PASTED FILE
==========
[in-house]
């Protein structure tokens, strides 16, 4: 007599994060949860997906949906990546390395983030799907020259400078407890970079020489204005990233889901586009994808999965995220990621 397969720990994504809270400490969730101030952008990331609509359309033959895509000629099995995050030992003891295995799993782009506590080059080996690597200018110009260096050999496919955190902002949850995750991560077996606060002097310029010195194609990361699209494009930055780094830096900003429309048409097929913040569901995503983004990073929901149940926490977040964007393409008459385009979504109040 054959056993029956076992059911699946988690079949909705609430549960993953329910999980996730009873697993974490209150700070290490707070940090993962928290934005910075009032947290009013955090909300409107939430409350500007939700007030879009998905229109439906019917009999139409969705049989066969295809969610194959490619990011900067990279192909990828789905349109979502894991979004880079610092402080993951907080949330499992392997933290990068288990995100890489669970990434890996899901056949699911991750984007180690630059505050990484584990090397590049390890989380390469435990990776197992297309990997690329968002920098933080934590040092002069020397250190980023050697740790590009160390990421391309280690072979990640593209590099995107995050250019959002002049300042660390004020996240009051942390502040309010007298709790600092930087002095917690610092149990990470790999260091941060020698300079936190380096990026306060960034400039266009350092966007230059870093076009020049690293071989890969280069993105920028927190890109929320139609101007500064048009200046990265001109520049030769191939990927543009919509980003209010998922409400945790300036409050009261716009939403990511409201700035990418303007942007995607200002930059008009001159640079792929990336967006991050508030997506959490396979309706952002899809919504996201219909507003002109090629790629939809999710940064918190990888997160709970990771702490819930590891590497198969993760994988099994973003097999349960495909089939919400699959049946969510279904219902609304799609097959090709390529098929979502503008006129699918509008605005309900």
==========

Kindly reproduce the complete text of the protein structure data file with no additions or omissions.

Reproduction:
[in-house]
């Protein structure tokens, strides 16, 4: 007599994060949860997906949906990546390395983030799907020259400078407890970079020489204005990233889901586009994808999965995220990621 397969720990994504809270400490969730101030952008990331609509359309033959895509000629099995995050030992003891295995799993782009506590080059080996690597200018110009260096050999496919955190902002949850995750991560077996606060002097310029010195194609990361699209494009930055780094830096900003429309048409097929913040569901995503983004990073929901149940926490977040964007393409008459385009979504109040 054959056993029956076992059911699946988690079949909705609430549960993953329910999980996730009873697993974490209150700070290490707070940090993962928290934005910075009032947290009013955090909300409107939430409350500007939700007030879009998905229109439906019917009999139409969705049989066969295809969610194959490619990011900067990279192909990828789905349109979502894991979004880079610092402080993951907080949330499992392997933290990068288990995100890489669970990434890996899901056949699911991750984007180690630059505050990484584990090397590049390890989380390469435990990776197992297309990997690329968002920098933080934590040092002069020397250190980023050697740790590009160390990421391309280690072979990640593209590099995107995050250019959002002049300042660390004020996240009051942390502040309010007298709790600092930087002095917690610092149990990470790999260091941060020698300079936190380096990026306060960034400039266009350092966007230059870093076009020049690293071989890969280069993105920028927190890109929320139609101007500064048009200046990265001109520049030769191939990927543009919509980003209010998922409400945790300036409050009261716009939403990511409201700035990418303007942007995607200002930059008009001159640079792929990336967006991050508030997506959490396979309706952002899809919504996201219909507003002109090629790629939809999710940064918190990888997160709970990771702490819930590891590497198969993760994988099994973003097999349960495909089939919400699959049946969510279904219902609304799609097959090709390529098929979502503008006129699918509008605005309900």